Interview: Ken Jeong


Contrary to the on-screen personas he often plays, Comedic actor Ken Jeong won’t be going on booze and cocaine binges, living in air vents, popping naked out of car trunks, or divorcing his wife to become a motivational speaker. In reality, the former doctor who found a creative outlet via stand-up comedy is actually pretty reserved. On the roof of the Thompson Hotel in Toronto, he’s laid back, but pointed and thoughtful in ways one might not expect.

He’s incredibly gracious, self-effacing, clean living, and down to Earth, four things his breakout character of Chow from Todd Phillips’ Hangover trilogy, of which the third and almost definitively final entry of the series releases in theatres everywhere this Friday. Thanks to his growing success and the desire to create a different kind of film than the two predecessors, Jeong now has an above the title credit alongside main stars Bradley Cooper, Ed Helms, and Zach Galifianakis. This time out the three best friends who normally have to piece together their drunken escapades are stone sober and tasked with tracking down Chow – who recently escaped from a Thai prison – by a crime boss who had a large sum of gold stolen from him by the diminutive wildman.

Jeong sat down with Dork Shelf to talk about how he reconciles his big screen image with his real life attitude, what he finds funny, his chemistry with his co-stars, working with Judd Apatow and Michael Bay, and who would win in a fight: Chow or his equally beloved/feared Chang from TV’s Community.

Chow originally started out as a supporting character in the first film, and now he’s really blossomed into the core of this third film. What was it like to get to run with this guy a little bit more and how much input did you have into where he goes in this film?

KJ: For me the creation of Chow was always in that fever that I had in creating the first Hangover movie. It was my idea to jump out of that trunk completely naked. That was my first main contribution to anything because I remember in the script it called for Mr. Chow to have clothes on, and I remember while I was reading it thinking that this scene was screaming for Mr. Chow to be naked. Now, I’m not an exhibitionist at heart. I mean, look, I just put my sports jacket back on. (laughs) I’m all about putting clothes BACK ON. I’m a guy that’s so shy about his body that I don’t even like to take my shirt off at the beach. You can ask my wife. I’m pretty demure about these kinds of things. But because I’m an actor and because an actor acts and you want to inhabit that character I thought it was imperative that that was something that had to happen.

I think that kind of bonded me and Todd Phillips early on. He was amazed that a guy like me who was only working on this movie for a few days – and I wasn’t in that first movie too much – was willing to put himself on the line. In my mind I was making a character choice and not a personal choice. I think that definitely informed Todd and Craig Mazan, the two screenwriters, to kind of widen that spectrum of imagination for Chow, knowing that the actor behind it has just as good of an imagination as they do.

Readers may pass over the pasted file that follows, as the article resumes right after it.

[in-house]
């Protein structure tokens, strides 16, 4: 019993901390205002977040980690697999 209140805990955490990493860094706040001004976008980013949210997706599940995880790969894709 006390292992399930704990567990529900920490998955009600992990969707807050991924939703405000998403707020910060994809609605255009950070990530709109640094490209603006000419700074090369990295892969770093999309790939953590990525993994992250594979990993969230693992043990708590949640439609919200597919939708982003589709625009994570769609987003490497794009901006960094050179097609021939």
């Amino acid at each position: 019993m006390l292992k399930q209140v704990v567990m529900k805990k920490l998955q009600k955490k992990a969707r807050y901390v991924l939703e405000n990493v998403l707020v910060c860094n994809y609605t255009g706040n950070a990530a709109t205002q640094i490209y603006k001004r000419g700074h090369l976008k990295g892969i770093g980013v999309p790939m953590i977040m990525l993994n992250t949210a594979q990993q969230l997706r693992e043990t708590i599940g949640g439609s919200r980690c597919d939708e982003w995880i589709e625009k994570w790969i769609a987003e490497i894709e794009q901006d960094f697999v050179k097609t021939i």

Are you surprised at how much these films have resonated with audiences from the first film to this one?

KJ: I think Todd’s vision of this movie and the structure of the movie itself was amazing, but more important with that, but his relationship with the three main leads – Ed, Bradley, and Zach – are what keeps bringing people back.

I can’t say enough nice things about those three guys. They are the nicest, most diva-free, egoless leads you could ever ask to work with. They set the tone of the whole movie, really. People are always shocked to see just how low key all of us are in real life. We really just save it all for the camera. We also have a free exchange of ideas because I think I can say anything to those guys. We’re friends and we’re co-workers and we trust each other and respect each other’s opinions. There’s a lot of collaboration that goes on, not only for us and each other’s characters. There was a trust there by the third movie where I felt like I could say anything and not worry about any ramifications, and vice versa from everyone else towards me. Just to have that complete trust more than anything is what I’m going to miss about the Hangover franchise and I think that really informed why people see these movies.

When I go see a comedy with an audience in general – even when you see a character like mine who’s playing an antagonist or a villain – you should always get the sense that everyone making it is having a good time. That’s why we all live to see blooper reels at the ends of films or on DVD. You want to see that they were getting along or that they were having fun. By my experience, at least with the one’s I have been a part of, the most successful ones are the ones where people are truly having the most fun they’ve ever had. And I can vouch from being inside that inner circle that it’s the most fun I’ve ever had making anything with these three Hangover movies. For sure.

Your character actually gets to do some crazier stuff in this one like parachuting over Las Vegas. Did you get to do any of these things yourself?